CIVIC SERVICE 2019
Princes Road again played host to the annual Civic Service as, with the Lord Mayor in attendance, the Merseyside Jewish Community came together for wonderful event which serves both to raise funds for our communal organisations and to thank the City for their support during the year, which is both practical and vital. (pics: Alan Humphreys)
WE WERE THERE TOO WW1 COMMEMORATION
The final Sunday in October saw an appreciative Princes Road audience of more than 200 people enjoy one of the UK's most engaging and deeply passionate performers return to Liverpool after playing the Phil earlier in the year.
STATEMENT RE KOSHER MEAT SUPPLY
THE sudden loss of Roseman’s proprietor Robert Kaye was a shock to all.
When we met at the shop, Robert and I used to reminisce about what we called ‘the good old days’, the times we fondly remembered as kids at Broughton Jewish Primary School in Manchester.
On one occasion, he was taken by something I wrote in my weekly column about the smells of a bakery from childhood, and how good memories were triggered just thinking about the past.
We now stand in a state of communal bereavement for what could have been. If only I had known enough to pastorally help Robert at his time of distress.
Last Shabbat, I addressed my congregation at Princes Road Synagogue on the true purpose of kashrut.
Beyond the technicality of what we eat is the fundamental issue of sharing food as Jews which is designed to lead to helping each other.
Rachamanut (compassion and empathy) is the one key ingredient without which even the most kosher food might as well be treife.
From now on, let us focus more on our communal obligation of mutual care and look out for each other.
All our heartfelt thoughts and prayers go out to Robert’s family.
Meanwhile, those of us to whom it falls upon have been doing what is necessary to take the community back to the kosher standards which have been disrupted.
Rabbi Natan Fagleman, of the Liverpool Kashrut Commission, arranged for kosher provision at Roseman’s last weekend.
He and LKC have also assured staff at Roseman’s of their month’s pay, which is a great kiddush Hashem.
A session of koshering utensils was held at Childwall Synagogue last week.
I have addressed the immediate and most pressing concern to thoroughly investigate the matter of ongoing provision of a wide choice of fresh kosher meat into Liverpool.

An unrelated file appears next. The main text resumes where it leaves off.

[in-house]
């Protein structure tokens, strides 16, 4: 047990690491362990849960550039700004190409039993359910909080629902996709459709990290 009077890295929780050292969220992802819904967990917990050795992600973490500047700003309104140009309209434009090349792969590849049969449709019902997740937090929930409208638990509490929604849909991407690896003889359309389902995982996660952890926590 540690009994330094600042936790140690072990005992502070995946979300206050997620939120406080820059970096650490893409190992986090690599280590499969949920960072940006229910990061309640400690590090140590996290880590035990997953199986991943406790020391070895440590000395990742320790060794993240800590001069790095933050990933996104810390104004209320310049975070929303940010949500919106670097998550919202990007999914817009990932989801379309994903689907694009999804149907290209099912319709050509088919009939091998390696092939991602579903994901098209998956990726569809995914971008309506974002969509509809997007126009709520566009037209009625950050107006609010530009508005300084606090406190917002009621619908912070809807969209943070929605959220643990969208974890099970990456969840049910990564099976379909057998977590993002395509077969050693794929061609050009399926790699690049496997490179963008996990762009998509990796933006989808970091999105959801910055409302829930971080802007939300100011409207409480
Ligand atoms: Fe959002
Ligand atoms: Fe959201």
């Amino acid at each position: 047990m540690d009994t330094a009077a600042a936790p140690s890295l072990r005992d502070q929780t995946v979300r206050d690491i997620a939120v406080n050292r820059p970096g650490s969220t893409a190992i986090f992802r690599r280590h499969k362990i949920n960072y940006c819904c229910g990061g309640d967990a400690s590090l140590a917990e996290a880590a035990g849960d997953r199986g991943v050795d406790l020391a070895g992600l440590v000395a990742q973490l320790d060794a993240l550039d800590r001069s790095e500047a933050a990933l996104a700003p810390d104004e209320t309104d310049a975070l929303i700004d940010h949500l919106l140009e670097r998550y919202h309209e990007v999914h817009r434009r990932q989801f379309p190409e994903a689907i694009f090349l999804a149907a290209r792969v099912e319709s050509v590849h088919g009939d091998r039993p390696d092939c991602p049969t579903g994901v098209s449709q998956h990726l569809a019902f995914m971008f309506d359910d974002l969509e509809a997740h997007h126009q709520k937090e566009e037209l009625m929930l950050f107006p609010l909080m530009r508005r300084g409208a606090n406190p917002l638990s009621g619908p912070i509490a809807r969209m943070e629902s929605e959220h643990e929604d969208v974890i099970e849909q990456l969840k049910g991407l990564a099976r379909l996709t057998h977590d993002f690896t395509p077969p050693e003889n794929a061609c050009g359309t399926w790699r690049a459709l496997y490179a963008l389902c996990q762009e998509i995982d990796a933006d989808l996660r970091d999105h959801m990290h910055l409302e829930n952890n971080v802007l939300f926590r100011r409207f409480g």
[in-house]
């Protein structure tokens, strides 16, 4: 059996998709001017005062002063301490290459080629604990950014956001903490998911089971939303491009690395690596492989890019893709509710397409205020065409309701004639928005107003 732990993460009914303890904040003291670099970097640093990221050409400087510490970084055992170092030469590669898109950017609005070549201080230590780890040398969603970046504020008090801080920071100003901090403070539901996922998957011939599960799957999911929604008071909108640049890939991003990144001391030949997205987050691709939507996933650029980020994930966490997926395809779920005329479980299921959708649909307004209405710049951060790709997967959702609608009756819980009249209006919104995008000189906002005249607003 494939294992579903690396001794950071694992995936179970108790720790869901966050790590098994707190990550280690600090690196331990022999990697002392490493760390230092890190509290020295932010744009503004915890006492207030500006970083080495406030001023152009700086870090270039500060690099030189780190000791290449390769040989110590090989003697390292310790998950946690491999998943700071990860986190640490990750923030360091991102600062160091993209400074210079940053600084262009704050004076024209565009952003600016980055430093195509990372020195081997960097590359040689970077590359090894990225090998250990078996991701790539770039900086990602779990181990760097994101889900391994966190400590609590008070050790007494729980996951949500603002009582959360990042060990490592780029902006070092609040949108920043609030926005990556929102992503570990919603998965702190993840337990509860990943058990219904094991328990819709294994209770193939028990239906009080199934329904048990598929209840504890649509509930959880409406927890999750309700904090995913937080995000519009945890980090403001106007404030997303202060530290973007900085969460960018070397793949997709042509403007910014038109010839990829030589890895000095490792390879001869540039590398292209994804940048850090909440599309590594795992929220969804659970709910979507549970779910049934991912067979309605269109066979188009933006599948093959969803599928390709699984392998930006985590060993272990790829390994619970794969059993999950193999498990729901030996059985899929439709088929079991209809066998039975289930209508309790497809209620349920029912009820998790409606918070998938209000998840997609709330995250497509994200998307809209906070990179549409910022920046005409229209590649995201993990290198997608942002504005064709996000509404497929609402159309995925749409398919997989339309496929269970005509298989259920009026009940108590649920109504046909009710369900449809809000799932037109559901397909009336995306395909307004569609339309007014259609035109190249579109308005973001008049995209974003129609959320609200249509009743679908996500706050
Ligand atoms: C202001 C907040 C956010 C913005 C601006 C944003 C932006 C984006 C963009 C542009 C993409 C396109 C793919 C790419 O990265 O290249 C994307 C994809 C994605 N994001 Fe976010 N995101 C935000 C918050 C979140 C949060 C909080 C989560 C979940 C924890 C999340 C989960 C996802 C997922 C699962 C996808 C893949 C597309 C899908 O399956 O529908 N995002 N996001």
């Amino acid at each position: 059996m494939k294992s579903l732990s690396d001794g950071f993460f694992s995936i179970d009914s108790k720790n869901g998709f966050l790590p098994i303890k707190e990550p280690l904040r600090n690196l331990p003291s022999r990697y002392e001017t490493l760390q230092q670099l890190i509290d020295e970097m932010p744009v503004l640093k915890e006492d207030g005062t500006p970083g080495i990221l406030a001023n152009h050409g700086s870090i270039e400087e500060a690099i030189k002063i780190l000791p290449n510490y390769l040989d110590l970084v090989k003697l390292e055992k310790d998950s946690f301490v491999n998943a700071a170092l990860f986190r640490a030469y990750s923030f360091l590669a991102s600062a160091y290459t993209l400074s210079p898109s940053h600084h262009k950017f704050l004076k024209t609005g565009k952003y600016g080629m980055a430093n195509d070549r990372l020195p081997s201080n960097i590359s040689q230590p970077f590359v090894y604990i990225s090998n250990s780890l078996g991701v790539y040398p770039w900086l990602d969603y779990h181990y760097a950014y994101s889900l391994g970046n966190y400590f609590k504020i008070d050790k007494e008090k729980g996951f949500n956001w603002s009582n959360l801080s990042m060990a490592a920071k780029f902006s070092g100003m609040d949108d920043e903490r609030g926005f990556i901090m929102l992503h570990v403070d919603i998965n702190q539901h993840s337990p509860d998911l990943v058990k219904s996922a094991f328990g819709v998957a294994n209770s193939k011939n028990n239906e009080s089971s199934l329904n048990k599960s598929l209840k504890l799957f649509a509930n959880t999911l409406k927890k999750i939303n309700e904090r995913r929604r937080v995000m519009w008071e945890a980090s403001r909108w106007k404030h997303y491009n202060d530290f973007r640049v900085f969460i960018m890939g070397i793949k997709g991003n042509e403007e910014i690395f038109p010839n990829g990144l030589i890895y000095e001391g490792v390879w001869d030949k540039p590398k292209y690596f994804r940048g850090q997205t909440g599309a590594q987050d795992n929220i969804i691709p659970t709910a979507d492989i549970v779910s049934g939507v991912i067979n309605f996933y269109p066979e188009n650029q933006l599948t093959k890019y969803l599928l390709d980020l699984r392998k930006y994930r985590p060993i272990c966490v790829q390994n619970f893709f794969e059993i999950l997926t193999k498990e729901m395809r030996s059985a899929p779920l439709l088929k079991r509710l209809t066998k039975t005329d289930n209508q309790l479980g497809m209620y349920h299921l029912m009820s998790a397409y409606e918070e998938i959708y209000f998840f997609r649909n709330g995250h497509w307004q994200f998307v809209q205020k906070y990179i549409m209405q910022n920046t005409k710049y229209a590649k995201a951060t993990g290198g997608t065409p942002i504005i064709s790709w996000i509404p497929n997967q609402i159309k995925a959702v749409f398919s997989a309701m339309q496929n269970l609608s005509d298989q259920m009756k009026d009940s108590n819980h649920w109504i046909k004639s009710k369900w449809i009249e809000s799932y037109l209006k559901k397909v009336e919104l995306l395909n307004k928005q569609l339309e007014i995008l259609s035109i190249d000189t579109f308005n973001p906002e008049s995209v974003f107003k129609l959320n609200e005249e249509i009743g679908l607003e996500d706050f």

As of Tuesday, I have endorsed Haydn’s Kosher Meats delivered to Liverpool from Manchester by order, under the London Federation of Synagogues Beth Din.
This is one step in the direction of beginning to restore adequate supply to the community.
Hopefully we will be able to achieve it with co-operation between all stakeholders, lay and religious leaders, to the standard now required: only the very best will do for Merseyside.
We must not suffer the humiliation to be the “poor relation” among the Jewish communities when it comes to insisting on the highest level of halachic quality assurance.
Several of my rabbinic colleagues across Anglo-Jewry disagree with me over my insistence that a rabbi should be prepared to lead by example and share the same standard of kashrut with his membership, or else not take the mantle of congregational leadership.
I have always done so, and always will, and I hope that the entire community will see matters the same way.
Let us push for the highest denominator in kashrut and out of this crisis, unify through maintaining high levels of kashrut and take the lead regionally in this respect.
(This article was originally published in the Jewish Telegraph)
RABBI ARIEL ABEL: TRAGEDY SHOWS WE MUST FOCUS ON LOOKING OUT FOR EACH OTHER
RABBI ABEL’S INDUCTION
* pictures c/o Rena Pearl *
On Sunday 25th November Rabbi Ariel Abel CF LLM LPC was inducted as rabbi of the Princes Road synagogue.
The induction address was given by the Principle Jewish Chaplain to HM Forces, Rabbi Reuben Livingstone CF LLM. Rabbi Livingstone conveyed best wishes to Rabbi Abel from the Chief Rabbi, Ephraim Mirvis and the Chaplain General, Padre Jonathan Gough.
In his response, Rabbi Abel outlined a four-part vision for the synagogue, proposing its role in the wider community. After the service, led by the congregation’s Chazan Edward Marks, the crowd were entertained to a reception in the annexe.
Keith James' distinctive take on the iconic and unique Cohen - whose passing in 2016 was mourned across the globe - featured songs such as Famous Blue Raincoat, Sisters of Mercy, Suzanne and Hallelujah, along with Poems by Federico Garcia Lorca - said to be Cohen's greatest influence - which Keith himself set to music. Thanks to him and all involved for a wonderful evening,
PICTURES AND VIDEO : Alan Humphreys